Suppose someone tries to convince you to give them $5, with the following argument:
Pascal’s Mugger: “I’m actually a traveller from another dimension, where 10^10^10^10 lives are in danger! Quick, I need $5 to save those lives, no time to explain! I don’t expect you to believe me, of course, but if you follow the expected utility calculation, you’ll give me the money—because surely the probability that I’m telling the truth, while tiny, is at least 1-in-10^10^10^10.”
Now suppose someone tries to convince you to donate $5 to their organization, with the following argument:
Long-termist: “My organization works to prevent human extinction. Admittedly, the probability that your donation will make the difference between success and failure is tiny, but if it does, then you’ll save lives! And surely the probability is greater than 1-in-. So you are saving at least 1 life, in expectation, for $5—much better than the Against Malaria Foundation!”
Obviously, we should refuse the Mugger. Should we also refuse the long-termist, by parallel reasoning? In general, do the reasons we have to refuse the Mugger also count as reasons to de-prioritize projects that seem high-expected-value but have small probabilities of success—projects like existential risk reduction, activism for major policy changes, and blue-sky scientific research?
This article explores that question, along with the more general issue of how tiny probabilities of vast utilities (i.e. vast benefits) should be weighed in our decision-making. It draws on academic philosophy as well as research from the effective altruism community.
There are many views about how to handle tiny probabilities of vast utilities, but they all are controversial. Some of these views undermine arguments for mainstream long-termist projects and some do not. However, long-termist projects shelter within the herd of ordinary behaviors: It is difficult to find a view that undermines arguments for mainstream long-termist projects without also undermining arguments for behaviors like fastening your seatbelt, voting, or building safer nuclear reactors.
Amidst this controversy, it would be naive to say things like “Even if the probability of preventing extinction is one in a quadrillion, we should still prioritize x-risk reduction over everything else…”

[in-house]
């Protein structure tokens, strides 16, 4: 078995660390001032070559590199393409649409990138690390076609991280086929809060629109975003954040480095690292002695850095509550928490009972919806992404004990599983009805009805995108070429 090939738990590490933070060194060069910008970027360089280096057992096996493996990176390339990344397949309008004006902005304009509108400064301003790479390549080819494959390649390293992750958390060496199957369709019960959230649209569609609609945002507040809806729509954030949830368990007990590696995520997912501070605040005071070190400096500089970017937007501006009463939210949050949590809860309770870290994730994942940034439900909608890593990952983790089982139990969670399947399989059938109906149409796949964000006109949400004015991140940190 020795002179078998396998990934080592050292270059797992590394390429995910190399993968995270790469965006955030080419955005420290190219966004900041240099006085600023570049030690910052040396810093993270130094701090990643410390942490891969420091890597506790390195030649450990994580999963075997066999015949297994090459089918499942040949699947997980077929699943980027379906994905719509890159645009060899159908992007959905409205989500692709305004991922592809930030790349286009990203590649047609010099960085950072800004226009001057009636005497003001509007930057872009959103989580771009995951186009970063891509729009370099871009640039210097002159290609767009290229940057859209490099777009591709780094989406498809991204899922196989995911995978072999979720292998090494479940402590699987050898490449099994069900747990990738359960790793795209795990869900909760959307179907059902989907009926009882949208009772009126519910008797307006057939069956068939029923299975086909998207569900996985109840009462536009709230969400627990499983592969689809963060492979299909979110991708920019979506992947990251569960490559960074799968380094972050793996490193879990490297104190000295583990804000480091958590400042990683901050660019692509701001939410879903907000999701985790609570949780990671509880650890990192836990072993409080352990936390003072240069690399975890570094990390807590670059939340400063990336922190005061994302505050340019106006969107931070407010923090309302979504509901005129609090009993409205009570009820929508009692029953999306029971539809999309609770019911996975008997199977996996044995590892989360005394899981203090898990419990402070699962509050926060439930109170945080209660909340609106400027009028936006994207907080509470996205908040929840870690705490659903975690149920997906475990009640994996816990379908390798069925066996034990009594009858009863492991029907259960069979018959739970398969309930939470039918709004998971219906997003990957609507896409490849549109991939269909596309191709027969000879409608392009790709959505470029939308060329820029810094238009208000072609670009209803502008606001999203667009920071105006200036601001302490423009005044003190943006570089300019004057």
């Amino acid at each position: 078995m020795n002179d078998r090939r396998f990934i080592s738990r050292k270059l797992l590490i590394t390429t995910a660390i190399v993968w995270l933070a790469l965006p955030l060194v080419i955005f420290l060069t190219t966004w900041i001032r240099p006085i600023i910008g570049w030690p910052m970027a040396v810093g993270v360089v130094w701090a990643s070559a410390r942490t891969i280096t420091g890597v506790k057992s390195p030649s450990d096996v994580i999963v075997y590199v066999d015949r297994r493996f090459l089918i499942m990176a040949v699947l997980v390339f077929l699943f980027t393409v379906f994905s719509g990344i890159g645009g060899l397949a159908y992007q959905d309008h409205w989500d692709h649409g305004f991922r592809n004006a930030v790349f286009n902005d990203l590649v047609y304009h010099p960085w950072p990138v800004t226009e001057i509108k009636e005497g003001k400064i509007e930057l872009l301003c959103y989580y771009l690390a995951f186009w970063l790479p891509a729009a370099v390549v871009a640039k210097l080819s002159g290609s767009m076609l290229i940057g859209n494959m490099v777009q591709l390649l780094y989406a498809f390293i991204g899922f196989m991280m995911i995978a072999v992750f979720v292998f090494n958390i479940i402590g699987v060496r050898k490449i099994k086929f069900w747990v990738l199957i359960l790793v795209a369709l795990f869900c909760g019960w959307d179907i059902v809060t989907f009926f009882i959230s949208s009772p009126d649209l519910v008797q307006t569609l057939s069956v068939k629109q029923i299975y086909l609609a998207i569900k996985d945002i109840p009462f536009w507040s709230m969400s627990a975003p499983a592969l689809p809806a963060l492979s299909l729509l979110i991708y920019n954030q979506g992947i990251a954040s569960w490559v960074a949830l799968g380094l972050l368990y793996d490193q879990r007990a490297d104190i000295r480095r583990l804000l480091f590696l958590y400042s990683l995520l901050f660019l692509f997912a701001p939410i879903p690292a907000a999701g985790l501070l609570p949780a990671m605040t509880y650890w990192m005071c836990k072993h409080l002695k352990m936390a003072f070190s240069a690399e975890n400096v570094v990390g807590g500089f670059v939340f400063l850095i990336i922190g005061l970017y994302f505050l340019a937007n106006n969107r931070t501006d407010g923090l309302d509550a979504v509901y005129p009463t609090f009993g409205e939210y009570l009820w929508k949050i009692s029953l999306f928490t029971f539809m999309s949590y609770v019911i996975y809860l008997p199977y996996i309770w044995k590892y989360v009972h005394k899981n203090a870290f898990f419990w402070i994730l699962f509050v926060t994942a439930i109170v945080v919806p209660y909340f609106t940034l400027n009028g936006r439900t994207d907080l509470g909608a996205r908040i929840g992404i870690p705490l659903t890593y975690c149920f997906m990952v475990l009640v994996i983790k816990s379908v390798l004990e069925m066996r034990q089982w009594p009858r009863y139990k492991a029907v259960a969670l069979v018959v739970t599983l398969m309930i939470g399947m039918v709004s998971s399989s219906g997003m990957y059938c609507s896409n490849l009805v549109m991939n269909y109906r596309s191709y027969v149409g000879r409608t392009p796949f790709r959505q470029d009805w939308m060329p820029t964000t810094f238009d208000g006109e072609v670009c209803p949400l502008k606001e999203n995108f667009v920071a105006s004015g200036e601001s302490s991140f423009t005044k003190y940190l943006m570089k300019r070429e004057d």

Yet it would also be naive to say things like “Long-termists are victims of Pascal’s Mugging.”
Table of contents:
2. The initial worry: Does giving to the Mugger maximize expected utility?
This section explains the problem in more detail, and in particular explains why “But the probability that Pascal’s Mugger is telling the truth is extremely low” isn’t a good solution.
Consider the following chart:
Each color is an action you are considering; each star is a possible outcome. Each possible outcome has a probability, i.e. the answer to the question “Supposing we do this action, what’s the probability of this happening?” Each possible outcome also has a utility, i.e. “Suppose we do it and this happens, how good would that be?”
If we obey expected utility calculations, we’ll be indifferent between, for example, getting utility 1 for sure and getting utility 100 with probability 0.01. Hence the blue lines: If we obey normal expected utility calculations, we’ll choose the action which is on the highest blue line.
You’ll notice that the red and blue stars are not on the chart. This is because they would be way off the currently shown portion. The long-termist caricatured earlier argues that the blue star should be placed at around —about thirty centimeters above the top of the chart—and hence that even if its probability is small, so long as it is above , it will be preferable to giving to AMF.
What about the Mugger? The red star should be placed far to the right on this chart; its probability is extremely tiny. How tiny do you think it is—how many meters to the right would you put it?
Even if you put it a billion light-years to the right on the chart, if you obey expected utility calculations, you’ll prefer it to all the other options here. Why? Because 10^10^10^10 is a very big number. The red star is farther above than it is to the right; the utility is more than enough to make up for the low probability.
Why is this so? Why isn’t the probability 0.1^10^10^10 or less? To some readers it will seem obvious—after all, if you made a bet you were this confident about every second until the end of the universe, surely there’s a reasonable chance you’d lose at least one of them, yet that would be that would be a mere 10^10^10 bets. Nevertheless, intuitions vary, and thus far we haven’t presented any particular argument that the red star is farther above than it is to the right. Unfortunately, there are several good arguments for that conclusion. For reasons of space, these are mostly in the appendix; for now, I’ll merely summarize one of the arguments.
Argument from hypothetical updates:
In a nutshell: 0.1^10^10^10 is such a small probability that no amount of evidence could make up for it; you’d continue to disbelieve no matter what happened. But that’s unreasonable:
Suppose that, right after the Mugger asks you for money, a giant hole appears in the sky and an alien emerges from it, yelling “You can’t run forever!” The Mugger then makes some sort of symbol with his hands, and a portal appears right next to you both. He grabs you by the wrist and pulls you with him as he jumps through the portal… Over the course of the next few days, you go on to have many adventures together as he seeks to save 10^10^10^10 lives, precisely as promised. In this hypothetical scenario, would you eventually come to believe that the Mugger was telling the truth? Or would you think that you’re probably hallucinating the whole thing?